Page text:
How have you improved your situation today?

Every day, in some small way, it’s important to do something to improve your situation.  Whether it’s paying down debt, researching inexpensive alternatives to your existing expenses, or something as simple as hugging your spouse or playing games with your kids.

Educate

I was once told that every day, you either get smarter, or you get dumber.  Don’t do the latter.   Never pass up an opportunity to educate yourself.    Make the day good for you.

  • Read a book.  There are hundreds of personal finance books available.  Dave Ramsey’s Total Money Makeover is a great place to start.
  • Read a blog.  Once again, lack of choice is not a problem here.  There are thousands of choices.  My favorites are in my sidebar, to the left.
  • Find a mentor.  Failing that, get a PF-Buddy. Find someone you can call when you need the moral support to make an appropriate or difficult financial decision.
  • Take a class.  Whether it’s a personal finance class, or some other way of improving yourself, do it.  Many cities offer affordable community education classes. Ad Hoc college courses are another option.

Elucidate

It’s incredibly important to understand your situation.  If you don’t know where you are, how can you control where you’re going?

  • Examine your finances.   I heartily recommend Quicken to track your finances, but Mint is a great place to see where your money has gone.
  • Know your debt.  It’s important to know your debt. Own it.  Know your fees and your rates.  Know every cent you owe.  Get a spreadsheet or a notebook and write it all down. Keep it updated.   Mint is great for this.  I update my debt-sheet monthly.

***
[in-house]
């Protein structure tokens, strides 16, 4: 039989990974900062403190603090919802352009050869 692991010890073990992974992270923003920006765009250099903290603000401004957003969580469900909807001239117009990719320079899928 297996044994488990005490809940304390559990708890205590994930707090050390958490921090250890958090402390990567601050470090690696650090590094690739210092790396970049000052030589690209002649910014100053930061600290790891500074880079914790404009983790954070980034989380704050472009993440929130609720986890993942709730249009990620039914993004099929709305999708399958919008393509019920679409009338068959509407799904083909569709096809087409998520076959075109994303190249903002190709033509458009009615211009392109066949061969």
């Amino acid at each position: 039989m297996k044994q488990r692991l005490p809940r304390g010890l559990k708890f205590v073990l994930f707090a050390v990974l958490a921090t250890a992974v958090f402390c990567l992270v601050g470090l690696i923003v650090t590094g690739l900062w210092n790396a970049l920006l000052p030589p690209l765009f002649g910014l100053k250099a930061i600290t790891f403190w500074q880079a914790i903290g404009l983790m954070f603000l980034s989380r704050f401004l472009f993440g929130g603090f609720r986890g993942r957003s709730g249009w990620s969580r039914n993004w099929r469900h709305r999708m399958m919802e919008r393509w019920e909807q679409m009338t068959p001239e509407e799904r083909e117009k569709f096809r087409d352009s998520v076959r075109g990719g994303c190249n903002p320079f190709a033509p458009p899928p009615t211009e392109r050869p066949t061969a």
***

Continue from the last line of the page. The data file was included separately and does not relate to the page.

• Know your spending.   This is another plug for Mint.   There’s no better way to see where your money has gone in the past.  I use Quicken for the present and future, Mint for the past and snapshots.
  • Find your waste. Do you have the cheapest plans that meet your needs for television, internet, phone service?  Do you have AAA and roadside assistance through your insurance company?
  • Talk to your spouse.  Discuss your finances. Make sure everyone is on the same page and there are no surprises or hidden bills.  Plan together.
  • Eliminate problems early.  If you see a problem, eliminate it before it gets out of control.  The earlier you identify a problem, the easier it is to eliminate.
  • Family meeting.  Get the family together so everyone can participate, even the children.   Young eyes sometimes have a clarity that a lifetime of habits has clouded. If your kids understand the concept of money, they are old enough to participate and even help.   Brainstorming means that no idea is a bad idea.  It may not be implemented, but everything is worth hearing.

Eradicate

What’s left? Eliminate baggage.  Kill your bills.  If you’re paying for something you don’t want or need, get rid of it!

  • Unnecessary items.  Do you have an extra cell phone or an insured motorcycle in the garage?  Time to cancel.
  • Unused items. Do you really use the movie package in your cable bill?  Are you saving money with Netflix, or would Redbox be a better option?
  • Forgotten bills.  Did you sign up for an identity protection scheme or an appliance repair plan for an appliance that no longer exists?  Cancel!
  • Fees.  What fees are you paying?  Do you have an annual fee for your credit card or minimum balance fees at your bank?  Find new institutions.  Loyalty to your bank may be costing you money.

Unused or unnecessary bills are nothing but unhappiness generators. They don’t provide value so trim the waste and get rid of what you don’t need.

 

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